Sibling Order and Language Development
How birth order effects a child
When a child is late to talk, most parents are quick to attribute the speech delay to the birth order. Others blame themselves, often stating that they didn’t give as much attention to the young child as they did to the older child.
“She is a little late to talk because her brother talks for her.”
“She hasn’t learned enough words to communicate because she doesn’t get a chance to say anything at home. Her siblings do all the talking.”
Do these statements ring a bell?
But is it true that birth order influences speech development?
How Does Sibling Order Impact A Child's Speech, Language, and Social Development?
The debate on the impact of birth order on language development seems to produce mixed results. For example, research published by Hanen Center found no evidence of language delays in later-born children compared to firstborns. On the contrary, a 2019 study found that the number of older siblings a child has negatively affects their verbal skills, including language development, verbal intelligence, and educational attainment. The researchers use the Resource Dilution Model that attributes the speech and language development problem to a family’s resources and their distribution among siblings.
For example, a child in a one-child family receives all the resources, including material things such as books and games, and personal resources such as attention and teaching. However, as the number of children increases, these resources are distributed among siblings meaning that the more children, the fewer resources are allocated per child. These arguments are further cited in another 2021 research using the same resource dilution theory to compare only-child to later-born, finding that the competition for resources and caregiver attention affects development.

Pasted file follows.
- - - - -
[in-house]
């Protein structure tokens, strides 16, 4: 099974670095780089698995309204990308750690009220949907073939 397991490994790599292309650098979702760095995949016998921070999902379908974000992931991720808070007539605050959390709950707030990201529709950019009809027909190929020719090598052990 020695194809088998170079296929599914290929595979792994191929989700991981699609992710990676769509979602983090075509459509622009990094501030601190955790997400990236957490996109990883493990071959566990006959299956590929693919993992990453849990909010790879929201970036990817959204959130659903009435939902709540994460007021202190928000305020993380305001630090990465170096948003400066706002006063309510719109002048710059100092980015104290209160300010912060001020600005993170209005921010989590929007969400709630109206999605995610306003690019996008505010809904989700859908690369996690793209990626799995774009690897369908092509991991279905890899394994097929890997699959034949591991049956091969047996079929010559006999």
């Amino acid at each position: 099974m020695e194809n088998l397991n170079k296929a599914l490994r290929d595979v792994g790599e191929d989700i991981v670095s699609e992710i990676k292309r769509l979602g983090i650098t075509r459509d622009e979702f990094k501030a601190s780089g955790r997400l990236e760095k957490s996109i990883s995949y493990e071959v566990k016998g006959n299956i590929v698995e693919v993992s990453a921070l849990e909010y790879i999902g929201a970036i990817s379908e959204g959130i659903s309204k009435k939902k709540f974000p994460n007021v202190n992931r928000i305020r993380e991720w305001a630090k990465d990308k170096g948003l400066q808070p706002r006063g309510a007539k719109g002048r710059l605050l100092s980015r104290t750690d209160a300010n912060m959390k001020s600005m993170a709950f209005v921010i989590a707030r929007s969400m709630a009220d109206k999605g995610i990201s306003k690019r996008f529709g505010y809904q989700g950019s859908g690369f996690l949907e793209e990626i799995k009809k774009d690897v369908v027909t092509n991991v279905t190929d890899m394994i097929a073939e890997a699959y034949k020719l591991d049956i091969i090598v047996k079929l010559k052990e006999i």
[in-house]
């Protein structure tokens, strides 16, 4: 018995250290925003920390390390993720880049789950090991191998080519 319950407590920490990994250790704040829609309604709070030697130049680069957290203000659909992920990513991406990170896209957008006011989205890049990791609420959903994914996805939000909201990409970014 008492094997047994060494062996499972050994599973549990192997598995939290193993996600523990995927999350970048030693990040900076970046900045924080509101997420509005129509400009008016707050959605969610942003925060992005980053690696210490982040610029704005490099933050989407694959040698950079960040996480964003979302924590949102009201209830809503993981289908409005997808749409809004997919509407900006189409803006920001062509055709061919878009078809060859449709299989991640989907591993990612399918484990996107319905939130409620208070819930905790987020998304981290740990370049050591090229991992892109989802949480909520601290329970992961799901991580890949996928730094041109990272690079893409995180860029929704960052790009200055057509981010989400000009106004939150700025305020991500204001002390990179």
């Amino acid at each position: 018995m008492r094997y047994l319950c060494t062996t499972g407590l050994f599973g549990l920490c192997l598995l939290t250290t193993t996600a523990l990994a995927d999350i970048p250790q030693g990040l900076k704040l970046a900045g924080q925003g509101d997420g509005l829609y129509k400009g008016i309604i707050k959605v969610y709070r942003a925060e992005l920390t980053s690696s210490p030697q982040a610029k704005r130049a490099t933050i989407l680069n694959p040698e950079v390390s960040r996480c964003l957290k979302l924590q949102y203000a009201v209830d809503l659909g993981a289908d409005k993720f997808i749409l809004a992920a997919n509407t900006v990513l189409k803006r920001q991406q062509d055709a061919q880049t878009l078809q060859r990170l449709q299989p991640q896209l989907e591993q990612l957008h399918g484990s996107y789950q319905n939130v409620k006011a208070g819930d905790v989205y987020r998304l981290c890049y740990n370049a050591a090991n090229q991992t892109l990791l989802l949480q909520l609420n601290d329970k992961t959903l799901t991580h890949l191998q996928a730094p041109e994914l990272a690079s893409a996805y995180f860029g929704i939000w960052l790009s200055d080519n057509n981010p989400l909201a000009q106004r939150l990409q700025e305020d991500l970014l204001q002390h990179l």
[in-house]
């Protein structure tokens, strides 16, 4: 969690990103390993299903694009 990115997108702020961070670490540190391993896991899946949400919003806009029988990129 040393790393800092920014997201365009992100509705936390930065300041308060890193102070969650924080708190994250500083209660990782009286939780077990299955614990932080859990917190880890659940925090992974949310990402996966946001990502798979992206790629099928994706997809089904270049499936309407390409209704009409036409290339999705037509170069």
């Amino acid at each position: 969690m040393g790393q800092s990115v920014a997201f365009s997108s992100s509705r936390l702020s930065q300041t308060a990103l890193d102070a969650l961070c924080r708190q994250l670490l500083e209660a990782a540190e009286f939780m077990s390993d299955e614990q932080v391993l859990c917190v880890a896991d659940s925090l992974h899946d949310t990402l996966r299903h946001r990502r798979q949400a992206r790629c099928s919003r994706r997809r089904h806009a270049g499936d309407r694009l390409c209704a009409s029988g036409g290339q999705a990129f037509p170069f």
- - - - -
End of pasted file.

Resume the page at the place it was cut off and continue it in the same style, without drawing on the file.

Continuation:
Researchers Rufan Luo, Lulu Song, and I-Ming Chiu found evidence of firstborn advantage in early cognitive development and literacy skills. According to their research, at 0-3 years, firstborns outperform later-born children in cognitive assessments. In addition, the scholars stated that firstborn preschoolers have better reading skills, non-word and sentence repetition, and word reasoning skills, as well as vocabulary and grammatical skills and vocabulary growth rate during toddlerhood.
Do these differences mean that sibling order leads to language and speech delays?
First, I acknowledge that later-born children have different language experiences than firstborn children, which may influence the rate at which they attain certain milestones.
But does this equate to language and speech delays?